Outbound lead generation (cold calling, etc) is a great way for business-to-business companies to fill their sales pipelines, particularly where there are large deal sizes involved. You can be very intentional about the types of companies you target. If you arm your Sales Development Representatives with a good script, the right target personas, and accurate contact data, they can get you into many conversations with prospects that will need a product or service like yours in the future.
But will these opportunities impact your quota this quarter, next quarter, or sometime in the next 12 months? Specific timing depends on your industry’s normal sales cycles, as well as where your prospect is in their Buyer’s Journey. The Buyer’s Journey has three stages: Awareness, Consideration, and Decision. There are pluses and minuses to connecting with prospects in each stage.
The Awareness Stage
A Prospect in the Awareness Stage may only have just figured out that they have a problem in the area that you are able to solve (Ex: “We need to improve our data and analytics capabilities.”)
Often appointments with these prospects will start off introductory in nature. You can establish a relationship early on, helping the prospect better define their problem, and begin to shape their concept of the solution. If you do a good job nurturing this type of prospect, when the time comes to buy, they might not shop around very much or might skip putting out a formal Request For Proposal (RFP) (assuming their organization allows for that). If they must put out an RFP, the ideas you get in front of them early will influence the questions they ask you and your competitors. This scenario may have a longer sales cycle, but a large deal where you have a running start on the competition is a beautiful thing.
The Consideration Stage
In the Consideration Stage, the prospect has a clearly defined need and is researching different ways to solve their problem (ie, “we believe Product X is probably the right tool to improve our data and analytics capabilities, but how will we implement and support it?”).
If your SDR gets you an appointment with this type of prospect, you may still be engaged early enough to influence the vision of the solution to the problem they have defined. You may still be able to build enough comfort to minimize a competitive process. This type of prospect could impact your number in the medium term. This is arguably the most desirable phase in which to connect with a prospect, but the window of time a prospect spends here can be relatively narrow.
The Decision Stage
A Prospect in the Decision Stage has already formulated their idea of both the problem and the solution (ie, “We are going with Product X and will outsource the implementation and support, so we are taking bids from companies that implement and support Product X.”).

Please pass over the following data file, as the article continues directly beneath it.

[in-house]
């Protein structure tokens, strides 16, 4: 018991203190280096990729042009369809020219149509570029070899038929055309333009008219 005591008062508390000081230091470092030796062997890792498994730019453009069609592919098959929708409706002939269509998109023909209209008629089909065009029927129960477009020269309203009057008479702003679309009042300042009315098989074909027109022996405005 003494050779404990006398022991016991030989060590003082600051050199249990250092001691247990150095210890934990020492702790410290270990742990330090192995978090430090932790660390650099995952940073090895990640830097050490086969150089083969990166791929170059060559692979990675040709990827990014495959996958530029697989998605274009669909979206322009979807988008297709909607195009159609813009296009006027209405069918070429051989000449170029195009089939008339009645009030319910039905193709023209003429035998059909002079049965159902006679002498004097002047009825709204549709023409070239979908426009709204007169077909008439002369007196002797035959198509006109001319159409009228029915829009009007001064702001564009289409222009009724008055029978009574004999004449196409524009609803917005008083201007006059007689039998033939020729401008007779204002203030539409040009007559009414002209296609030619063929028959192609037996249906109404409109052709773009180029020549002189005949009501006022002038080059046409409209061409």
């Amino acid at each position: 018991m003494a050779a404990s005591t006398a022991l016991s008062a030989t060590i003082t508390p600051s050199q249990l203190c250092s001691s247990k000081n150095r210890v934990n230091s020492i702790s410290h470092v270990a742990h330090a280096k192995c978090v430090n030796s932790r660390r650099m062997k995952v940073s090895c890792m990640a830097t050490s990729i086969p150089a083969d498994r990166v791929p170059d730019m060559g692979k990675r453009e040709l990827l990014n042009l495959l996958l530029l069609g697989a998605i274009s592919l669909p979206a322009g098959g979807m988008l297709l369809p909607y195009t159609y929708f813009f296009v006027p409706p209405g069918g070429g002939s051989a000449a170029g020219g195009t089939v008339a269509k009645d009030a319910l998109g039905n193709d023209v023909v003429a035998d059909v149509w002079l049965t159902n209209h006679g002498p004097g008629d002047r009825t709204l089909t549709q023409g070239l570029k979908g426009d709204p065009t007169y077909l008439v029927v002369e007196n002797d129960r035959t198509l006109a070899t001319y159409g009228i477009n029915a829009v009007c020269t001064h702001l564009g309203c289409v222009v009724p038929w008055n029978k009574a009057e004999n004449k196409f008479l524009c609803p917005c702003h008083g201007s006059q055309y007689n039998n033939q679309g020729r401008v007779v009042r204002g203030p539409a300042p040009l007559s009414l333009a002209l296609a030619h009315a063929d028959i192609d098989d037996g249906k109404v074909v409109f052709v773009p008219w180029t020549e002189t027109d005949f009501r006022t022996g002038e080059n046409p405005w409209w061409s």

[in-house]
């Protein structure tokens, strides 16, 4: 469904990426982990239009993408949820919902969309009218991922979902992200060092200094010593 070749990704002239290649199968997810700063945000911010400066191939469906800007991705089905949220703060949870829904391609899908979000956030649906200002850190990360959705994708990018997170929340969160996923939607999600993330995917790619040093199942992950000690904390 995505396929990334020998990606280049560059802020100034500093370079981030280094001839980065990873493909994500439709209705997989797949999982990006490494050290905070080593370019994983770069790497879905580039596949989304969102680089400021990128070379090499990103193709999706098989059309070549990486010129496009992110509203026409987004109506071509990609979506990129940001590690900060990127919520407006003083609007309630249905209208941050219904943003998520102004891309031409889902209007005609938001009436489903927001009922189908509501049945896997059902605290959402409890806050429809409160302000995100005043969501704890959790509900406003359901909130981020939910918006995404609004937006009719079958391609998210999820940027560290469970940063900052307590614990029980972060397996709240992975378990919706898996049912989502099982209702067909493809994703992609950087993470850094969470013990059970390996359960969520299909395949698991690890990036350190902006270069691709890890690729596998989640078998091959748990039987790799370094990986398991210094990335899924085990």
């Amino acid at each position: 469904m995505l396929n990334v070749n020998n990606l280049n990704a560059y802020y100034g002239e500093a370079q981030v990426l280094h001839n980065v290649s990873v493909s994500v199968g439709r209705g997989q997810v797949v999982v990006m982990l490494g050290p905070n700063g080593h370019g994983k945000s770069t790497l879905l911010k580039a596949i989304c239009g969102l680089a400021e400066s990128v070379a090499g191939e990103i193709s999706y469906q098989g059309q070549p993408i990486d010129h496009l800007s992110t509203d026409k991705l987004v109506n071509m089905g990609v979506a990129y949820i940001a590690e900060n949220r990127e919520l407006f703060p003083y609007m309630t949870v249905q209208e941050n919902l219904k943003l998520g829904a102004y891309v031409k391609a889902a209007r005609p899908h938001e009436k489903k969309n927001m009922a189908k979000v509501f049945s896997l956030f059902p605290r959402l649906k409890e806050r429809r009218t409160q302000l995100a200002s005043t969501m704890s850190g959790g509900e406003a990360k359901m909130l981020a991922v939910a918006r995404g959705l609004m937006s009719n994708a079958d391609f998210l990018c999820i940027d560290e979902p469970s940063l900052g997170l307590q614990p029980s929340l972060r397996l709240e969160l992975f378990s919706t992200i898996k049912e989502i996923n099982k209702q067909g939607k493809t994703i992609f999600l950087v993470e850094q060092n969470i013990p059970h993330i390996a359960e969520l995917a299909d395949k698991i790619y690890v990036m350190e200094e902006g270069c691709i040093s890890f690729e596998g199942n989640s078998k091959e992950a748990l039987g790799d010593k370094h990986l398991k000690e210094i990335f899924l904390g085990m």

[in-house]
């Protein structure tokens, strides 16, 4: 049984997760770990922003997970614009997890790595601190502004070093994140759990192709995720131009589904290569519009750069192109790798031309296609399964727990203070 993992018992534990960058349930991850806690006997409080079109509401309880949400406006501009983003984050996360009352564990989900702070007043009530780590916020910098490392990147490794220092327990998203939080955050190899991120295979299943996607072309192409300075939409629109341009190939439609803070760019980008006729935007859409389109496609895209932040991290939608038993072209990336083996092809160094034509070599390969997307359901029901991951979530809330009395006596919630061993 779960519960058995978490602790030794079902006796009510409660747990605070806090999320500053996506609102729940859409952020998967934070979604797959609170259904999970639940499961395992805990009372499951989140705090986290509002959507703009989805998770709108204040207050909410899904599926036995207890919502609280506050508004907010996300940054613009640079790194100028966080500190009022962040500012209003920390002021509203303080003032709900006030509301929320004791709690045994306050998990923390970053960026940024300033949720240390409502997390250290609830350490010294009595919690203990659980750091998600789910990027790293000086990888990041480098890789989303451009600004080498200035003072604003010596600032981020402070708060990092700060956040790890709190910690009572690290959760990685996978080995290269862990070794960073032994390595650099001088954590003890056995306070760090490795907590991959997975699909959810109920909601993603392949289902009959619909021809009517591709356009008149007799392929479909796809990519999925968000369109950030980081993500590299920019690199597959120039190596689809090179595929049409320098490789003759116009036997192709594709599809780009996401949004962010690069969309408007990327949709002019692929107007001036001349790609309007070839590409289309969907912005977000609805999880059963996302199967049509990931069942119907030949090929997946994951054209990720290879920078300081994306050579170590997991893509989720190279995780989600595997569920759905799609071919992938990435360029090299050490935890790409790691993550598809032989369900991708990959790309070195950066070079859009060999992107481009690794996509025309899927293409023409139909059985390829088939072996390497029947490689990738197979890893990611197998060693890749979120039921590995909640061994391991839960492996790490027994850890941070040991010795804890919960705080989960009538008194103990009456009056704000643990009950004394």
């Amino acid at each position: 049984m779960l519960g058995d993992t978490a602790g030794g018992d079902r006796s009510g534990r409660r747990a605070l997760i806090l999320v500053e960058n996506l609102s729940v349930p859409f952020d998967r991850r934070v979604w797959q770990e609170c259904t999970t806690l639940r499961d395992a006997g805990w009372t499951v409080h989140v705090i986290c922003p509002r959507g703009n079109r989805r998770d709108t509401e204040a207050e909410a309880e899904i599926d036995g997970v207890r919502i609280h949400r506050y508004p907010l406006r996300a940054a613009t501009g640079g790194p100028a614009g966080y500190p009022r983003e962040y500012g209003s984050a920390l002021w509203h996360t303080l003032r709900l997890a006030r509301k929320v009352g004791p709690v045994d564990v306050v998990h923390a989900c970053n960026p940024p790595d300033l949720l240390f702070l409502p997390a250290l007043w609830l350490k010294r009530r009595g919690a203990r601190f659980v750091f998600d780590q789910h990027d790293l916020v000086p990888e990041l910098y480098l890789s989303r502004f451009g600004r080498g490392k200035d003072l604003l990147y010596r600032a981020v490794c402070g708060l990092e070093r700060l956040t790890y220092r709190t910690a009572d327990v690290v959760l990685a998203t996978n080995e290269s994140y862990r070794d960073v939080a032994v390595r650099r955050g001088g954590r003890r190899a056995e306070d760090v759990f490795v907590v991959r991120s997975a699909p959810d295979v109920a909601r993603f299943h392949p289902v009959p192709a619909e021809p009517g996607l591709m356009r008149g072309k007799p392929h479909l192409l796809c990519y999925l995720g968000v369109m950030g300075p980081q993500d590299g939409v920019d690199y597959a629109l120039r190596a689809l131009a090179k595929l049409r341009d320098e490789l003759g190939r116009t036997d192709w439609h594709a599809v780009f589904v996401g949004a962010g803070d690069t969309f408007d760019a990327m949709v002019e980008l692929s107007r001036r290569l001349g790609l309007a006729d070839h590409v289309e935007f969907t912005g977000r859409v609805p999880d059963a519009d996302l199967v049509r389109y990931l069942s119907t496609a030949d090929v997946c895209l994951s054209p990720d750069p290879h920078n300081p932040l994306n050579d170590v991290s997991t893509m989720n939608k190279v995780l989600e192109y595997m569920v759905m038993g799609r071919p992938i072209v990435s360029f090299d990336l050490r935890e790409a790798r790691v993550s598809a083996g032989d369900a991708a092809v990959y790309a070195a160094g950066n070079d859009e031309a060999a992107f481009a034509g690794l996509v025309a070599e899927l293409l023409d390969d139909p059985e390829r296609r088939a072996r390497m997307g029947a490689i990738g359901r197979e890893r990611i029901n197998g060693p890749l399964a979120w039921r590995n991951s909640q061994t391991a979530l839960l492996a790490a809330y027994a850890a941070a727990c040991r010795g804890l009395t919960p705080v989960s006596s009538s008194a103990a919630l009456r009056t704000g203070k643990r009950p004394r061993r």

They are looking for you to fit into their vision rather than allowing you the opportunity to significantly shape what their vision of the solution looks like. They may be ready to issue an RFP that you can bid on or may less formally start taking bids from multiple competitors. While this deal could impact your number in the near term, you are going to have more of a competitive fight on your hands to win the deal. You might get a quick win, or you might end up as just another column in the buyer’s spreadsheet, aka “column fodder.”
Meet Prospects Where They Are In Their Buyer’s Journey
The sense that Outbound has longer sales cycles is partially a function of it being more likely to connect sellers with prospects that are in the Awareness Stage than many other marketing channels would. Marketing channels that depend on the prospect to already be investigating solutions are likely to catch people in the Consideration or Decision Stages. Outbound will get you all three, so that can lead to a longer average sales cycle among outbound deals compared to other opportunities. That said, you can win deals with prospects that you first engage in any of the three phases, as long as you are willing to adapt your sales approach to meet them where they are in their buying process.
If your deal sizes are small, you might not have the luxury of nurturing prospects over a longer period of time. However, on larger deal sizes, getting in early and helping the buyer shape their vision of the problem as well as the solution can help lay the foundation for a mutually beneficial long-term relationship … and help you retire serious chunks of quota.